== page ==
In other words, I think the human brain responds well to external triggers when it cannot generate the computer program itself. I think the human brain has a form of human metronome which enables this response to physical obstacles and music in different contexts.

The late (and great) Prof Sir Richard Doll, after a lecture at Cambridge, said to me how he’d been told that, “serendipity is like looking for a needle in a haystack, and finding the farmer’s daughter.”

Numerous previous research studies have showed that your wellbeing is improved if you improve the wellbeing of others. Also, the effect of the musical ‘intervention’ is quite longlasting, in improving someone’s quality of life, or enhancing temporarily memory.

In this target-driven culture, where all outcomes have to be identified in meticulous detail, it is quite remarkable that music used this way has very few risks (e.g. it does not cause physical disease, it is not intensely costly if you have an inexpensive mp3 player which has relevant playlists.)

I managed to do a bit of ‘product placement’ for my own iPod Nano, even.

4 photo with iPod

And the potential benefits are enormous. Historically, it has been far too easy for certain professionals to abuse their power to prescribe antipsychotic medications as a ‘chemical cosh’ to “turn off” residents with dementia in homes.

The whole project forces us to justify whether the money put into prescribing medications which often very have modest effects on cognition and wellbeing, and have no proven effect on disease progression, is justified.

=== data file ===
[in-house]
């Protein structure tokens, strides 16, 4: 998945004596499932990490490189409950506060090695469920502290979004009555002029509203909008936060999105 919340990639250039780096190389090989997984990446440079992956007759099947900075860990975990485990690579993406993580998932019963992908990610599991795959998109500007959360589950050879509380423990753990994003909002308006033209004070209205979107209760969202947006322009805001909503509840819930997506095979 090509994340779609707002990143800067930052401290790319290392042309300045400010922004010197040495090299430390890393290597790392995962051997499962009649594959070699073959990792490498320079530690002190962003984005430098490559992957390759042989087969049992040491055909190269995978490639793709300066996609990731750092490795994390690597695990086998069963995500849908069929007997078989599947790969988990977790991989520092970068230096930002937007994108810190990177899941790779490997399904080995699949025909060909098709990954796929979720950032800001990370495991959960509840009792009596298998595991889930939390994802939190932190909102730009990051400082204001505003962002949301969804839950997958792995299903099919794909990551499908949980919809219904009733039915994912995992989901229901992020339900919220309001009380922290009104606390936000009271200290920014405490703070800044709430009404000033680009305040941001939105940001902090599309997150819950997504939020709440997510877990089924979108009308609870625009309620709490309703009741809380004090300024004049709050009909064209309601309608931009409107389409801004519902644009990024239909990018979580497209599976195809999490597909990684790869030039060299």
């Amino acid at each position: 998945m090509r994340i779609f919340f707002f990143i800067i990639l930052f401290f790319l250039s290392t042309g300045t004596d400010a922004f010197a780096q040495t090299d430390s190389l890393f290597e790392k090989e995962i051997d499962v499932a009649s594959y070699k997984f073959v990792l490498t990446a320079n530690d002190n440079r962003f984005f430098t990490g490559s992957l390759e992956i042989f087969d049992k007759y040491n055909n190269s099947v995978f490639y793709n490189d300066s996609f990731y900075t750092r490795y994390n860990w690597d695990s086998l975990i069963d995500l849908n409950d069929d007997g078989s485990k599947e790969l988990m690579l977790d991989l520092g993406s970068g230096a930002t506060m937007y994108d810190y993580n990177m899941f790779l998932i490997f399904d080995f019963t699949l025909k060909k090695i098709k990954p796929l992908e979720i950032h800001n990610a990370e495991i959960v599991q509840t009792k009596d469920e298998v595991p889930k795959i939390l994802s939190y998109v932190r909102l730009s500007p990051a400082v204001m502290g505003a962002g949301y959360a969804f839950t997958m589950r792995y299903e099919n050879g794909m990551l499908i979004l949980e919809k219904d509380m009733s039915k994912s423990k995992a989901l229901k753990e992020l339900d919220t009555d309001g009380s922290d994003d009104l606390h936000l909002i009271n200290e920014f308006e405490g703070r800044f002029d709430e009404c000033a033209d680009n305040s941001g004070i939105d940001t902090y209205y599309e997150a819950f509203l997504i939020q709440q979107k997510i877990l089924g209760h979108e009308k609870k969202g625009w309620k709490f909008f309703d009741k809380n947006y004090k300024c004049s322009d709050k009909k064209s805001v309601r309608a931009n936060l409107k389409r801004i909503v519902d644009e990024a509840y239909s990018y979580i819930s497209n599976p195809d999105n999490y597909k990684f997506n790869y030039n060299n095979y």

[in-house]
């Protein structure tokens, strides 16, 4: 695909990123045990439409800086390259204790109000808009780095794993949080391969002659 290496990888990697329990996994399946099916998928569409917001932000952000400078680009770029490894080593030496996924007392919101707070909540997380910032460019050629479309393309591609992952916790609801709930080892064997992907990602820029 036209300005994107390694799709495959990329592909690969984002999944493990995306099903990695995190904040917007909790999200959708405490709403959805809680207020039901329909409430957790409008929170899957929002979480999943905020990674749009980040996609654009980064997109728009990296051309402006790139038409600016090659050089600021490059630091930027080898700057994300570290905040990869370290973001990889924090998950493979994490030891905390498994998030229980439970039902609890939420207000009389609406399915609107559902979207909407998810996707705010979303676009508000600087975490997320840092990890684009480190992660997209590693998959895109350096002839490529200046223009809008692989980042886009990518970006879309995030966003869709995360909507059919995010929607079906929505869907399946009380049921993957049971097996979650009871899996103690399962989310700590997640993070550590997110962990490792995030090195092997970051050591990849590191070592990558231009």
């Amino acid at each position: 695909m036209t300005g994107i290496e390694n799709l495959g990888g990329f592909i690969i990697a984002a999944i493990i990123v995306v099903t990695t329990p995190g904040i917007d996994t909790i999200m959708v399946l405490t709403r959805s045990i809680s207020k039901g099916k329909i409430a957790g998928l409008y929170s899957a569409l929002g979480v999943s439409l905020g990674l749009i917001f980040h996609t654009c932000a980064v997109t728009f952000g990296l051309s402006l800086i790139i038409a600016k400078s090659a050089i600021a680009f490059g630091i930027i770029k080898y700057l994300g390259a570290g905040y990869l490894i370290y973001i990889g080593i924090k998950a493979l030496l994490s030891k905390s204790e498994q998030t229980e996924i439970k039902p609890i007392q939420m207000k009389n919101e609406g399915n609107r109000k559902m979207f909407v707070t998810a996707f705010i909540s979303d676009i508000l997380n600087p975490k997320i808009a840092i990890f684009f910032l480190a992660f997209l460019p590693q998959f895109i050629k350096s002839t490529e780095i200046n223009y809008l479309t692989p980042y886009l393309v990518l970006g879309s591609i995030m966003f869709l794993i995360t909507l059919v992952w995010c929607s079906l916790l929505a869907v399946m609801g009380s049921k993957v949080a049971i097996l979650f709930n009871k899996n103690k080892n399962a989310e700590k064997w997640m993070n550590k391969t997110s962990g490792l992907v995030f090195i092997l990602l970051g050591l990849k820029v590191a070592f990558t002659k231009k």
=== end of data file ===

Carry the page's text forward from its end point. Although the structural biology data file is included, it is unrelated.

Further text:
If Pharma did not have such a policy strangehold through corporate and regulatory capture, social prescribing, where doctors could prescribe a mp3 player, would be the norm not the exception. “Nesta”, the innovation hothouse, found in their report that most people want it but most people aren’t offered it.

As Kate Swaffer, Co-Chair of the ‘Dementia Alliance International’, a peak body representing people with dementia, emphasised last week addressing dignatories in Geneva for the World Health Organization, we need more effort to be put into research into living well with dementia.

“It is possible to live well with dementia” is in a way the first amendment of the Alzheimer’s Disease International. Bringing music back into some people’s lives might be a good start.

I was much more open about where I thought our English dementia policy has gone wrong, in a small pub in Brighton round the corner from the venue. Elated by my Diet Pepsi, I explained how we could be in a better place – but that’s for another day.

5 after